New official documents were filed yesterday regarding the class action lawsuit against Elon Musk for promoting Dogecoin.
This is a class action for $258 billion, therefore of considerable size, exceeding even the estimated value of the total wealth of the richest man in the world.
The class action had been filed in June by Keith Johnson, while the update filed yesterday also bears the signatures of Colby Gorog, Joshua Flint, Louis Robinson, James Duong, Fernando Uriza, Michael Twomey and Jessica Calkins.
The update informs that the plaintiffs have retained an expert witness to explain to the court how and why Dogecoin would be a pyramid scheme.
The Dogecoin pyramid scheme, class action against Elon Musk continues
Pyramid schemes are prohibited by law, and promoting them is also prohibited. Therefore, since Elon Musk has in fact promoted Dogecoin, should the court accept this, inevitably Musk will be involved in some way.
The new document submitted to the court states:
“For every billion dollars that Musk profited in Dogecoin for himself, his family, friends, companies and employees, our clients and the class of around two million people lost that same amount plus exchange fees, miner fees and spread fees. That’s how a pyramid scheme works.”
In fact, the plaintiffs point out that almost everyone who bought Dogecoin after 4 February 2021 lost most of the money they invested, also claiming that the price of DOGE will never again approach its high of 73 cents.
Before 4 February 2021, the price of DOGE in its entire history had never risen above $0.04, not even during the great speculative bubble of late 2017. After that date, however, it skyrocketed first to $0.4 in April, and then as high as $0.73 in May.
In other words, from February to April, its value increased tenfold in just over two months, and then further nearly doubled within a month.
According to the plaintiffs, this incredible increase would not be organic and spontaneous, but generated in some way by the words of Musk, who made billions of dollars from the increase itself. However, to date it is unclear how much Musk really made from trading on DOGE, so much so that he may not even have made that much.
The price of Dogecoin (DOGE)
After the bursting of the speculative bubble in early 2021, the price of DOGE first fell below $0.18 in July of that year, and after briefly rising above $0.3, it later plummeted to below $0.06, around the time the plaintiffs were filing the class action lawsuit.
The plaintiffs’ document filed yesterday is a full 115 pages long with ten lawsuits, seven of them for violations of security laws.
It is worth mentioning, however, that there is still no certainty that DOGE is to be considered a security token, and not a utility token. Indeed, according to what the SEC has argued over the years, it seems more likely that cryptocurrencies such as Dogecoin could be considered utility tokens, rather than security tokens.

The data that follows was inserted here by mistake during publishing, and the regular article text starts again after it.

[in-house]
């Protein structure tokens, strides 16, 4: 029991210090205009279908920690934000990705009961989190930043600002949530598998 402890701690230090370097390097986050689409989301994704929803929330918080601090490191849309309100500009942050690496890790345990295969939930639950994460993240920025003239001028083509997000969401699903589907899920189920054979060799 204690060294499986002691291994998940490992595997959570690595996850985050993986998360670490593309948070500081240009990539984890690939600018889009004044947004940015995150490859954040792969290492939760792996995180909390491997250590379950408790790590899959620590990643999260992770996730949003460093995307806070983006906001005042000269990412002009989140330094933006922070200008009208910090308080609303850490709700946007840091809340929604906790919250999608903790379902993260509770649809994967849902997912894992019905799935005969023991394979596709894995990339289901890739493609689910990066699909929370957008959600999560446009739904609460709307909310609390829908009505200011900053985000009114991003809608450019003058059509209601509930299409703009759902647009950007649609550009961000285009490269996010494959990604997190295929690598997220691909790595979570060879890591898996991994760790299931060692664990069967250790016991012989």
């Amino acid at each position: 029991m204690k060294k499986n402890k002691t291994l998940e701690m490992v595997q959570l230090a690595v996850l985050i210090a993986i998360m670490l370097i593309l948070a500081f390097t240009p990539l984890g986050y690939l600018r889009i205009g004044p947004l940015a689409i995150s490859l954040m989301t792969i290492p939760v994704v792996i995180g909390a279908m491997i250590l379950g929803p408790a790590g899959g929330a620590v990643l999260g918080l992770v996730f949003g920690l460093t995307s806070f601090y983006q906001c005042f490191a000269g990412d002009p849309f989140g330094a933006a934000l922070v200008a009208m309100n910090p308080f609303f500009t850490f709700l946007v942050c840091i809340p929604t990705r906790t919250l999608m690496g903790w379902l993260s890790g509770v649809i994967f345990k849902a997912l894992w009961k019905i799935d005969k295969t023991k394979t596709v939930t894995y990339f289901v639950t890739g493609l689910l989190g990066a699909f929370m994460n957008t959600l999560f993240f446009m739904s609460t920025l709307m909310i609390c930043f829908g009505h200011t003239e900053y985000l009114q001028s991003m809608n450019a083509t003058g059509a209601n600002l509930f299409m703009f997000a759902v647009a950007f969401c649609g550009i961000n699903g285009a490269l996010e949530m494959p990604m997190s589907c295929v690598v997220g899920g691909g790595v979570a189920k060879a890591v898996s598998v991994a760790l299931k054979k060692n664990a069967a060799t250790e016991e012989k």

Moreover, the plaintiffs allege that Musk somehow admitted to promoting Dogecoin, and reveal that three independent experts have claimed that Musk himself should be held responsible for manipulating the price of DOGE.
Indeed, it seems extremely difficult to argue that Musk’s words spoken between 4 February 2021 and 8 May of the same year did not publicize Dogecoin, just as it seems unlikely that these actions of his did not contribute significantly to the +1,700% marked by the meme coin’s price during that period. What happened next, with the price back just above the level of early February 2021, shows that this was just a real speculative bubble.
Right now, the price of DOGE is at -92% from the highs, so much so that to get back to those levels from the current ones it would have to do a +1,150%, which at this time seems absolutely unlikely in the short or medium term.
Billion-dollar class action: allegations against Elon Musk, a malicious promotion of Dogecoin
This is why the plaintiffs argue that Dogecoin should be considered a pyramid scheme.
Moreover, they add that since the class action was filed on 16 June 2022, Elon Musk has continued to try to “pump up” the price of Dogecoin, when, in fact, it has dropped from 6.3 to 5.9 cents. The fact is that there are now few new buyers, which is evidenced by DOGE’s trading volume, which is now 1/200th of what it was during the spring of 2021.
According to one of the plaintiffs’ attorneys, Santos A. Perez, Elon Musk conspired with the other defendants, committing violations of security and RICO laws.
The plaintiffs also include a US Special Forces veteran, an active member of the National Guard, and a disabled retiree. Each of them lost from a few hundred dollars up to $30,000. According to them, Elon Musk’s false statements are ultimately to blame for their losses.
Elon Musk, right or wrong?
It is unclear what the court’s attitude is toward the plaintiffs’ claims, not least because in financial markets, the risk of losing is the norm, not the exception.
While it is undeniable that Musk’s words have had an overly positive effect on Dogecoin’s market value, it is equally clear that it is not known how much Musk really made from it, or whether he really made money from selling DOGE at high prices.
Moreover, the claim that DOGE should be considered a security seems rather weak, as does the claim that Dogecoin is a pyramid scheme. The only undeniable thing, besides the effect of Musk’s words on the price, is that from February to May 2021 an obvious speculative bubble was triggered, which, as almost always happens in such cases, then burst.
It remains to be seen whether in all this Elon Musk can really be blamed for violating any laws, or whether these are just relatively “normal” dynamics of the financial markets that are absolutely not illegal.